Legendary rock star Frank Zappa himself once said that you can’t consider yourself a country unless you have beer and an airline. But to those brief criteria, you can now add a third – you also need to have a breakthrough in the production of a supercar.
It’s extraordinary how many companies have sprung up from countries without a long pedigree in the car industry, all of which are promising vehicles that could threaten the establishment of supercars. However, the rewards are potentially large, like Croatia Rimac demonstrated through the recently announced joint venture with Bugatti.
None of the manufacturers featured here have had the same impact, but all are bold in their ambitions. So join us on a tour around the world as we capture the attention of some of the world’s lesser-known supercars.
1. Sin R1 – Bulgaria
The Eastern European country took home the award for most attractively named manufacturer, with Sinful Cars conjuring images of engines that offer equal degrees of menace and charm.
There is a connection to the British, as Sin started here in 2012, before moving to Germany and then Ruse in Bulgaria, the hometown of founder Rosen Daskalov. The R1 is a lightweight two-seater with a spaceframe that uses a Corvette V8 engine, delivering up to 650 hp in supercharged guise. There is also a 755bhp hybrid model. With the fastest version running 0-62mph in 2.5 seconds, the R1 promises a driving experience full of potential.
2. Zenvo ST 1
While neighboring Sweden has had a significant impact on the car industry, with Volvo, Saab and at the top of the market Koenigsegg, Denmark is not much to argue with.
Trying hard to change this is Præstø-based Zenvo Automotive, which offers various versions of the TS (Twin Supercharged) supercar, with power often in excess of 1,000 hp and a price tag of over £1 million. Brother. Unfortunately, in the UK, Zenvo is more likely to be remembered for the dismal review of the TS’s predecessor, the 1,086bhp ST1, by TV’s Top Gear in 2014.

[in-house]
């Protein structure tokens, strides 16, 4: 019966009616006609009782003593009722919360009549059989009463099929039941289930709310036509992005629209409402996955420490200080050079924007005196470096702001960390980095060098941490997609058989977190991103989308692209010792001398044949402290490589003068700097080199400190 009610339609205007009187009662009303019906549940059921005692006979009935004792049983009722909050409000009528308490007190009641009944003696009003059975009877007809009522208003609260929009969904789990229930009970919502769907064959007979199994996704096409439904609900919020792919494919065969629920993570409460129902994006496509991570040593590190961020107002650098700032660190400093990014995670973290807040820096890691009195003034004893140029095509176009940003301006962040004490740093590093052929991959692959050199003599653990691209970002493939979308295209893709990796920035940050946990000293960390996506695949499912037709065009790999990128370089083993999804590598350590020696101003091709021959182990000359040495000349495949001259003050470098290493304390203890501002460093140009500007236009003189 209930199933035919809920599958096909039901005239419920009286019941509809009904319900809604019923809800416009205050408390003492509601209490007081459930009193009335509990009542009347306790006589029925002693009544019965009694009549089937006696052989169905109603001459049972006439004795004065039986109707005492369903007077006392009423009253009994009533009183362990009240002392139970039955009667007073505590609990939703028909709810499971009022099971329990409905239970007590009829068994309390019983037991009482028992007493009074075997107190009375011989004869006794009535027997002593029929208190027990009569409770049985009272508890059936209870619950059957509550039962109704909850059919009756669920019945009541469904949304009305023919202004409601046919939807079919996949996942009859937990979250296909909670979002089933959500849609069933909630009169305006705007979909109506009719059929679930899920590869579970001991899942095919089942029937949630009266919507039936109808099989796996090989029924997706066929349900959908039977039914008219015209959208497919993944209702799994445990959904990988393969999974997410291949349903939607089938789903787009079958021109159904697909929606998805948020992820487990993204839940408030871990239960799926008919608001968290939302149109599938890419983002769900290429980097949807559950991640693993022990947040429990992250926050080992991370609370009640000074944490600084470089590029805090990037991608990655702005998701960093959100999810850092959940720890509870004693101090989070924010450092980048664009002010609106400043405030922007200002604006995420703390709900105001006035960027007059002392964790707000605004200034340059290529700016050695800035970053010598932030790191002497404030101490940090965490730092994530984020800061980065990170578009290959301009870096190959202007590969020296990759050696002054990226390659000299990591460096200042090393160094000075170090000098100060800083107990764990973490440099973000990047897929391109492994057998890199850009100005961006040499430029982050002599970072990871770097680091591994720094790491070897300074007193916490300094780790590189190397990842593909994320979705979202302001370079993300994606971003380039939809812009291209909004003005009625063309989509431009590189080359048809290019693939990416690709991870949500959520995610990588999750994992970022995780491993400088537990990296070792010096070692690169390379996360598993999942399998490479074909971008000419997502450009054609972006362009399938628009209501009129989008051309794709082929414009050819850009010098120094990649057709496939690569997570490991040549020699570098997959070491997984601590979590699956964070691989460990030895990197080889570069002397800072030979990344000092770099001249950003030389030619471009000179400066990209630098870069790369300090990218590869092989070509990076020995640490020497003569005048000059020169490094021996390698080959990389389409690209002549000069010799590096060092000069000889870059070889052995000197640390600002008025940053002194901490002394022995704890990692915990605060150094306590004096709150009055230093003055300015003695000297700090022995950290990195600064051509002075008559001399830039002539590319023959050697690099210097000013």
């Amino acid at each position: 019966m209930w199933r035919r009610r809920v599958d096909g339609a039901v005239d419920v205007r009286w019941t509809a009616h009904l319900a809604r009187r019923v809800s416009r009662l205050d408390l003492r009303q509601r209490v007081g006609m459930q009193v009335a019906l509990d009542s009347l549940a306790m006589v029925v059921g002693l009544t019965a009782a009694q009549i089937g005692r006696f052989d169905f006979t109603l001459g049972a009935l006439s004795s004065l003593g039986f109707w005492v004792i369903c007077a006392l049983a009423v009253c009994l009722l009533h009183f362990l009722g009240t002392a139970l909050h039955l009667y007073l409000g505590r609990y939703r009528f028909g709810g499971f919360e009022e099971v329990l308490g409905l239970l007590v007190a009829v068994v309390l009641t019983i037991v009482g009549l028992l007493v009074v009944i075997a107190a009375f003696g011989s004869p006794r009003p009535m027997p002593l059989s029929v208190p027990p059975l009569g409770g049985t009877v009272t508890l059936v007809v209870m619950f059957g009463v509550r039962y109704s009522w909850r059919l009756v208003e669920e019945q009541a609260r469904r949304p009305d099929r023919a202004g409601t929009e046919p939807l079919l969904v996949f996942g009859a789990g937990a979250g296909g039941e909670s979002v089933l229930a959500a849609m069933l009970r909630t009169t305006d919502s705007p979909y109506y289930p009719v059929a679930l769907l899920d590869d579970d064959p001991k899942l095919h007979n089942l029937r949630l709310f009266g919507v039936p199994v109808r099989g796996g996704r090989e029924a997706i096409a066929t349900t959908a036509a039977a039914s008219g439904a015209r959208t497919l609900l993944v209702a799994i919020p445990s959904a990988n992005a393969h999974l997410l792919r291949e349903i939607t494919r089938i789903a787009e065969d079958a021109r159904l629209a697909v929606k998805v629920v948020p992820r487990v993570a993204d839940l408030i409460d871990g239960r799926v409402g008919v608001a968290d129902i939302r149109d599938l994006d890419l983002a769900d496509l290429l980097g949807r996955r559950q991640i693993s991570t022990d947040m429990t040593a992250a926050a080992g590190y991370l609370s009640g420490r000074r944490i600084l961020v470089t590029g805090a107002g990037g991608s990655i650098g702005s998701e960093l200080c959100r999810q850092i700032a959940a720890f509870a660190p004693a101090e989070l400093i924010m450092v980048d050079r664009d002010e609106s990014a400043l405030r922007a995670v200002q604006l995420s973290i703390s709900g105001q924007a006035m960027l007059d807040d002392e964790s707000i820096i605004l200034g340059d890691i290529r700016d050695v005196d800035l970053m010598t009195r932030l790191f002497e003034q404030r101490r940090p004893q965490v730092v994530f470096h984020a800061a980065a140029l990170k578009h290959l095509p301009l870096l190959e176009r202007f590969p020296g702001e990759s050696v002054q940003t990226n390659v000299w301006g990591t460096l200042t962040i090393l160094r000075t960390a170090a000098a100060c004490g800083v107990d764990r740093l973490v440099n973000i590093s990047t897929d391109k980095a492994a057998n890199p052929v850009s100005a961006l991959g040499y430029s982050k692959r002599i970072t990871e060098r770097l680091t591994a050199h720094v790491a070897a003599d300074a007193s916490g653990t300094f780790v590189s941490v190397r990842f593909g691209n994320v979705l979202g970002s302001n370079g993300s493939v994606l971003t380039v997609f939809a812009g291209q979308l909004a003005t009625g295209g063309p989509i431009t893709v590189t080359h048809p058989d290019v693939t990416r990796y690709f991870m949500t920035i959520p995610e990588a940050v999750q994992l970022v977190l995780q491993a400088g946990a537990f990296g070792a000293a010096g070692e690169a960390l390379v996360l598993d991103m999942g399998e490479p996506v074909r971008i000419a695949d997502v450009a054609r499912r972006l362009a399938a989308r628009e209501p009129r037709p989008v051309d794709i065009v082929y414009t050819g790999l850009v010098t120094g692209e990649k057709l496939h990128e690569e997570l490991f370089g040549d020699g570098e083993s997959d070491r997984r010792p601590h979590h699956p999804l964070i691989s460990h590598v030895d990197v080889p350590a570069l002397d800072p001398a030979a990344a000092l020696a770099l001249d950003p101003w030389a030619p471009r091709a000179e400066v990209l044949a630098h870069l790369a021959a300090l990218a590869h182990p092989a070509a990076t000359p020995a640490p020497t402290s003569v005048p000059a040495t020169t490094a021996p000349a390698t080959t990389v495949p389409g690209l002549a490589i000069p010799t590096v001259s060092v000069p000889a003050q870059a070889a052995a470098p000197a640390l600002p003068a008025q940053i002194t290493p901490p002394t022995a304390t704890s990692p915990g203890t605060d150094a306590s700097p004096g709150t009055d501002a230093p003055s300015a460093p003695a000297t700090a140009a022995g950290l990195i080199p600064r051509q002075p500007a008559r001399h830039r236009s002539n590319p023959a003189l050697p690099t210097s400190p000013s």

In the words of then-host Jeremy Clarkson, “a cooling fan malfunctioned” and the car overheated and caught fire. The image of a burning Zenvo car is one of the images that many petrol enthusiasts will never forget.
3. Beck LM800 Switzerland
Better known for the Geneva Motor Show than for its own cutting-edge creations, the Swiss supercar’s contribution was in 2007 with the LM800, developed by a small company called Beck, based near Bern.
The “LM” references Le Mans, and the inspiration for the famous enduro is clear in the design, although it might be unflattering to suggest that the famous Swiss chocolate Toblerone is also a reference point. On paper, the LM800 is impressive – Kevlar construction, aluminum and carbon fiber, twin-turbo 4.2 liter 650hp V8, top speed of 219mph and 0-62mph in 3 seconds. However, the lack of buyers due to its more than £300,000 price tag is what makes it truly disappear from view.
4. Tushek Renovatio T500 – Slovenia
The former Yugoslav republic targeted the last car market in 2011, with Shayton Equil Balance, a $1.4m (£1m) Pagani Zonda rival announced to show off a lot but without success